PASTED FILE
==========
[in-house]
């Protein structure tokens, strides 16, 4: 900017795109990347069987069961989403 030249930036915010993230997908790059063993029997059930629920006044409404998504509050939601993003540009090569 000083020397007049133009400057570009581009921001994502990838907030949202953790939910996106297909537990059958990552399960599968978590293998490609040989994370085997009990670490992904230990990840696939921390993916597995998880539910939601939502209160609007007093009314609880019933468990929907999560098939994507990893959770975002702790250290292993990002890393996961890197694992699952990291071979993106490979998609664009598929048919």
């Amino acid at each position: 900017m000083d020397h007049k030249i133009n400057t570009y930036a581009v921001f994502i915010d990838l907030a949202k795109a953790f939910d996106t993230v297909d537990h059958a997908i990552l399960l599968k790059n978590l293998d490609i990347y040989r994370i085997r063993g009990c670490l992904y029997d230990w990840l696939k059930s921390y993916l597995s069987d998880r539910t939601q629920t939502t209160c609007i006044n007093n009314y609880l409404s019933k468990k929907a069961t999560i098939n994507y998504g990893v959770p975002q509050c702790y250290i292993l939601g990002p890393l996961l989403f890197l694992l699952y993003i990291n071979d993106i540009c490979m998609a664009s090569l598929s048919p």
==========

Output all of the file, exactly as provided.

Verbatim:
[in-house]
């Protein structure tokens, strides 16, 4: 900017795109990347069987069961989403 030249930036915010993230997908790059063993029997059930629920006044409404998504509050939601993003540009090569 000083020397007049133009400057570009581009921001994502990838907030949202953790939910996106297909537990059958990552399960599968978590293998490609040989994370085997009990670490992904230990990840696939921390993916597995998880539910939601939502209160609007007093009314609880019933468990929907999560098939994507990893959770975002702790250290292993990002890393996961890197694992699952990291071979993106490979998609664009598929048919």
């Amino acid at each position: 900017m000083d020397h007049k030249i133009n400057t570009y930036a581009v921001f994502i915010d990838l907030a949202k795109a953790f939910d996106t993230v297909d537990h059958a997908i990552l399960l599968k790059n978590l293998d490609i990347y040989r994370i085997r063993g009990c670490l992904y029997d230990w990840l696939k059930s921390y993916l597995s069987d998880r539910t939601q629920t939502t209160c609007i006044n007093n009314y609880l409404s019933k468990k929907a069961t999560i098939n994507y998504g990893v959770p975002q509050c702790y250290i292993l939601g990002p890393l996961l989403f890197l694992l699952y993003i990291n071979d993106i540009c490979m998609a664009s090569l598929s048919p």